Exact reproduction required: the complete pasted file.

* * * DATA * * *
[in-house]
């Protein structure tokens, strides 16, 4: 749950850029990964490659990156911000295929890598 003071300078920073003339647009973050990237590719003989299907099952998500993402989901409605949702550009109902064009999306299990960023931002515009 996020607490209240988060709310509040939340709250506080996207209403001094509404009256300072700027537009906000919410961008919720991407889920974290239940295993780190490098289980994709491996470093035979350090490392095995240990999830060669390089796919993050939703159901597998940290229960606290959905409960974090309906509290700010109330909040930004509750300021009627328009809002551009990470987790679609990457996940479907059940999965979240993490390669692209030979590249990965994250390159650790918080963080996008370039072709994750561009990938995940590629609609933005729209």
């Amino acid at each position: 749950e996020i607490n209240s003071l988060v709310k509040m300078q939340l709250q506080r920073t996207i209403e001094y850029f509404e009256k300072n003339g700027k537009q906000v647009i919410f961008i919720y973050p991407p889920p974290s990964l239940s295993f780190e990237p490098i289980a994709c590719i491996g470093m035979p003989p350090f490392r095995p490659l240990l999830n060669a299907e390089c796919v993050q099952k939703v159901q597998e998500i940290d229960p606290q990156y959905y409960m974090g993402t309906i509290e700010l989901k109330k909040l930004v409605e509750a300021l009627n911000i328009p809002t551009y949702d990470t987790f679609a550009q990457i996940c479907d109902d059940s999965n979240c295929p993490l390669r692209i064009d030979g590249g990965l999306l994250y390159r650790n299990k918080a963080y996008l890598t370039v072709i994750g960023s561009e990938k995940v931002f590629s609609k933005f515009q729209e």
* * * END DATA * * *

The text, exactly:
[in-house]
């Protein structure tokens, strides 16, 4: 749950850029990964490659990156911000295929890598 003071300078920073003339647009973050990237590719003989299907099952998500993402989901409605949702550009109902064009999306299990960023931002515009 996020607490209240988060709310509040939340709250506080996207209403001094509404009256300072700027537009906000919410961008919720991407889920974290239940295993780190490098289980994709491996470093035979350090490392095995240990999830060669390089796919993050939703159901597998940290229960606290959905409960974090309906509290700010109330909040930004509750300021009627328009809002551009990470987790679609990457996940479907059940999965979240993490390669692209030979590249990965994250390159650790918080963080996008370039072709994750561009990938995940590629609609933005729209």
């Amino acid at each position: 749950e996020i607490n209240s003071l988060v709310k509040m300078q939340l709250q506080r920073t996207i209403e001094y850029f509404e009256k300072n003339g700027k537009q906000v647009i919410f961008i919720y973050p991407p889920p974290s990964l239940s295993f780190e990237p490098i289980a994709c590719i491996g470093m035979p003989p350090f490392r095995p490659l240990l999830n060669a299907e390089c796919v993050q099952k939703v159901q597998e998500i940290d229960p606290q990156y959905y409960m974090g993402t309906i509290e700010l989901k109330k909040l930004v409605e509750a300021l009627n911000i328009p809002t551009y949702d990470t987790f679609a550009q990457i996940c479907d109902d059940s999965n979240c295929p993490l390669r692209i064009d030979g590249g990965l999306l994250y390159r650790n299990k918080a963080y996008l890598t370039v072709i994750g960023s561009e990938k995940v931002f590629s609609k933005f515009q729209e």